We just got a 'farm house' kitchen table set...everything is white but the chair tops, bench top & table top are a very light oak (table top looks like butcher block. This farm house table set is very popular and sold in many places, we bought it on line)
The table top looks like it had a light spray of some kind of finish during manufacturing... I already see a small light scratch on the table top, so, although we'll be careful now, I want to know if there is something I can apply to it that might help prevent future scratches? What would you guys suggest? Polymere, varnish?
Nov 13, 2012, 06:03 PM
glass top and/or tablecloths come immediately to mind.
sig: if this is a new economy, how come they still want my old-fashioned money?
Nov 13, 2012, 09:31 PM
I hate table cloths and really don't want glass...guess I'll do some research on the best product to use.
Nov 14, 2012, 09:41 PM
Might try a paste wax for furniture for a natural look? It can often fill in fine scratches and make them less noticeable. Apply a coat and then buff with a soft cloth. Not a shine/glossy finish, but more matte. It is easy to try and can be fairly easy to remove if it does not suit you.
They often use a spray lacquer finish on mass produced furniture.
Each finish has it's own issues. A water base polycrylic is easy (dries in an hour) but takes many coats, and is a bit prone more to scratches than a polyurethane. The latter takes a full day or longer to cure between coats.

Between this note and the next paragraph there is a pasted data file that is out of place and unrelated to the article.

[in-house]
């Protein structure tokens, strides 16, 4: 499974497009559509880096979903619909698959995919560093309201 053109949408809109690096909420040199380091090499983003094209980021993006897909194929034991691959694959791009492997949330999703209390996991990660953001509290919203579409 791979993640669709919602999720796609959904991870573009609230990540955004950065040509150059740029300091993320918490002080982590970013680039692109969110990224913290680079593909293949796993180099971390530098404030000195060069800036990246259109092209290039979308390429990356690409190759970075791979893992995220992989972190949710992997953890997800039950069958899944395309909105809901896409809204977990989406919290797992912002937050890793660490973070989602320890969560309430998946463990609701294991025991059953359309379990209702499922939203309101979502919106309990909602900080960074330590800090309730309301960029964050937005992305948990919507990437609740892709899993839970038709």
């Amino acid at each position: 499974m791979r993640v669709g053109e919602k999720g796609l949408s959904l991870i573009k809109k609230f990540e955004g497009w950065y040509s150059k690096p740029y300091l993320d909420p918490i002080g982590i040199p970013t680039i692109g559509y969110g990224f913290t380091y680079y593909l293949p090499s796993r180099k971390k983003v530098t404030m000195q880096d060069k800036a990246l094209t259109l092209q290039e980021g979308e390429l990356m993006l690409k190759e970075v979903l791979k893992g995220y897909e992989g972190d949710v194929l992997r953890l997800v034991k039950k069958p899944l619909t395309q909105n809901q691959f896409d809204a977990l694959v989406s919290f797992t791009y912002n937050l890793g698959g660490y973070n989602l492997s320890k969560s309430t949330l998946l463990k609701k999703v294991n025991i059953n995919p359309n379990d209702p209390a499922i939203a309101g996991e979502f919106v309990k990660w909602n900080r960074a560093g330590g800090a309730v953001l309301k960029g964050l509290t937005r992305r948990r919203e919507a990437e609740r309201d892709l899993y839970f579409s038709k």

Nov 15, 2012, 09:38 AM
Thank you, Conrad...good suggestions and I will try that paste wax for furniture...I will also look into the poly...I really think a coating of something like the poly would give us some protection...the finish that is on the table (from the factory) is so slight it won't protect the top at all...if I use the poly, I'll get a matte finish, I don't really want a shine, just protection....and I assume if I decide on poly, I shouldn't use the paste wax first.
Thank you very much.
Like your avatar...plains & mountains...just like where we live This message has been edited. Last edited by: jmd47,
Nov 15, 2012, 09:51 AM
If you are planning on the poly, don't start with the paste wax, you are correct.
One thing to be aware of, is NOT placing hot/steamy items directly on the poly finish. It will often result in a white haze/bloom to form under the poly. The steam from a hot dish or hot pizza box can cause it. (It is removable, either by over time or using a warm hair dryer blown close to the surface or even a low NON steam iron over a t-shirt)
So make sure to use hot pads under dishes on the table to avoid it?
Nov 15, 2012, 10:08 AM
Thanks again...yep, would always use hot pads...I use them for placing hot things on my counter tops too...although they won't get hurt with something hot, I don't take chances...
have a great day, Conrad...
PS...my next project IS the kitchen...hope to get it started soon, just finished up the living room & so called 'great room', which in our case is just a room seperating the kitchen from the living room...all open...looks pretty good